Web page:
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Commercial Tenancies Act (CTA)-It would seem that the application of commercially reasonable practices when it comes to storage charges against a tenant’s abandoned goods and chattels is not always the case.



The following information is prepared for information purposes only. It is not intended to express a legal opinion. In all cases where you require a legal opinion, it is recommended that you contact a lawyer. Should you have any questions or comments relating to this material, please contact Peter Balsdon at your convenience.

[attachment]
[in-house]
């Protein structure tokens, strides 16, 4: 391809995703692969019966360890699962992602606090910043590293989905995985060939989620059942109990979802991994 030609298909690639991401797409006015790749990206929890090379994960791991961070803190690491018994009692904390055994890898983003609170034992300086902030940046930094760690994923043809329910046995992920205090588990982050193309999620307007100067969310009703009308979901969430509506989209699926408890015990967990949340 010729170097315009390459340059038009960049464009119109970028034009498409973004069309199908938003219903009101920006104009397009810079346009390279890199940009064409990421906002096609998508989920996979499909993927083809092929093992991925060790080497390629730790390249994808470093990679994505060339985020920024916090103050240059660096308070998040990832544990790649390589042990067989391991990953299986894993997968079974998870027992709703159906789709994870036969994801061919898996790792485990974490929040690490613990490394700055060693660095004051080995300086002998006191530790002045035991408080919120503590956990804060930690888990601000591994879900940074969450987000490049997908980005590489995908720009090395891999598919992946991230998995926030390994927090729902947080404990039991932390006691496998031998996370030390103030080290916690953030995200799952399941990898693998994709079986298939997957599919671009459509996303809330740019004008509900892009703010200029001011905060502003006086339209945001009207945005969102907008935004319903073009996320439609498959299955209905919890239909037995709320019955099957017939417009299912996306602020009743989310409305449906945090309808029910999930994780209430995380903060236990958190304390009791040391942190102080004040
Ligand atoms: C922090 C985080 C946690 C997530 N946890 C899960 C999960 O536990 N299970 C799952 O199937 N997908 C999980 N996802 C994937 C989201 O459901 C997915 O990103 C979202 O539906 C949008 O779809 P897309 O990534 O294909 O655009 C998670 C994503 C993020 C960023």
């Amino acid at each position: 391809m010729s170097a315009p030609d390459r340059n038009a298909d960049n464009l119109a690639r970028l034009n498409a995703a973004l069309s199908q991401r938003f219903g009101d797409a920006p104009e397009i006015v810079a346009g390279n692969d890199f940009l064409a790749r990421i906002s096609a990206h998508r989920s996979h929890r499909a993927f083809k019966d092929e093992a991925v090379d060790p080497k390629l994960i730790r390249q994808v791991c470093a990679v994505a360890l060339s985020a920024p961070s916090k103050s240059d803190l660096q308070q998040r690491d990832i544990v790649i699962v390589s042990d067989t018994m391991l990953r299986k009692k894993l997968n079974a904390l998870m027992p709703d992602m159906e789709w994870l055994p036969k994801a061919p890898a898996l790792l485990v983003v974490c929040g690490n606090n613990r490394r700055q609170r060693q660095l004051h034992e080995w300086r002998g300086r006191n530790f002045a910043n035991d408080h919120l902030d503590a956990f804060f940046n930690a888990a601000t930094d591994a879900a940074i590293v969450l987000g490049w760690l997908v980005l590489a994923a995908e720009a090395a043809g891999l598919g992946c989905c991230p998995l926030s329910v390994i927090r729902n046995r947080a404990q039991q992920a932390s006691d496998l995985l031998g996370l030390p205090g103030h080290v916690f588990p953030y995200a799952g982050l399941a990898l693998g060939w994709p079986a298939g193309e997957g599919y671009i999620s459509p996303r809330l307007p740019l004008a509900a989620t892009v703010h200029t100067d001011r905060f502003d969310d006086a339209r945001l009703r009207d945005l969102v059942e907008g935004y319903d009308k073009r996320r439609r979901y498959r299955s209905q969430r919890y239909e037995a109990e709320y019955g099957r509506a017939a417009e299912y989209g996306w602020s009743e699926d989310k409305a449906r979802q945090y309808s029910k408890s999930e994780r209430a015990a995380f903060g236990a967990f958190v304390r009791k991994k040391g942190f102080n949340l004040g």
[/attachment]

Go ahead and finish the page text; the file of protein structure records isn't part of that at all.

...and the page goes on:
In the decision of Toronto-Dominion Bank v. DiFelice heard in the Ontario Superior Court of Justice, the presiding Justice ruled that the landlord, who had terminated the commercial tenancy for non-payment of rent, did not meet the test found in the definition of “storer” pursuant to s.1 of the Repair and Storage Liens Act (RSLA) and therefore was not entitled to charge storage on the former tenant’s abandoned assets. There was never any understanding between the landlord and the secured creditor (Toronto-Dominion Bank) that the tenant’s chattels were being stored at the request of the bank. At no time was the landlord prepared to release the secured collateral without some payment, which position is legally untenable. This case clearly denounces the concept of the landlord claiming an RSLA possessory lien right against abandoned commercial assets in which a secured creditor has interest.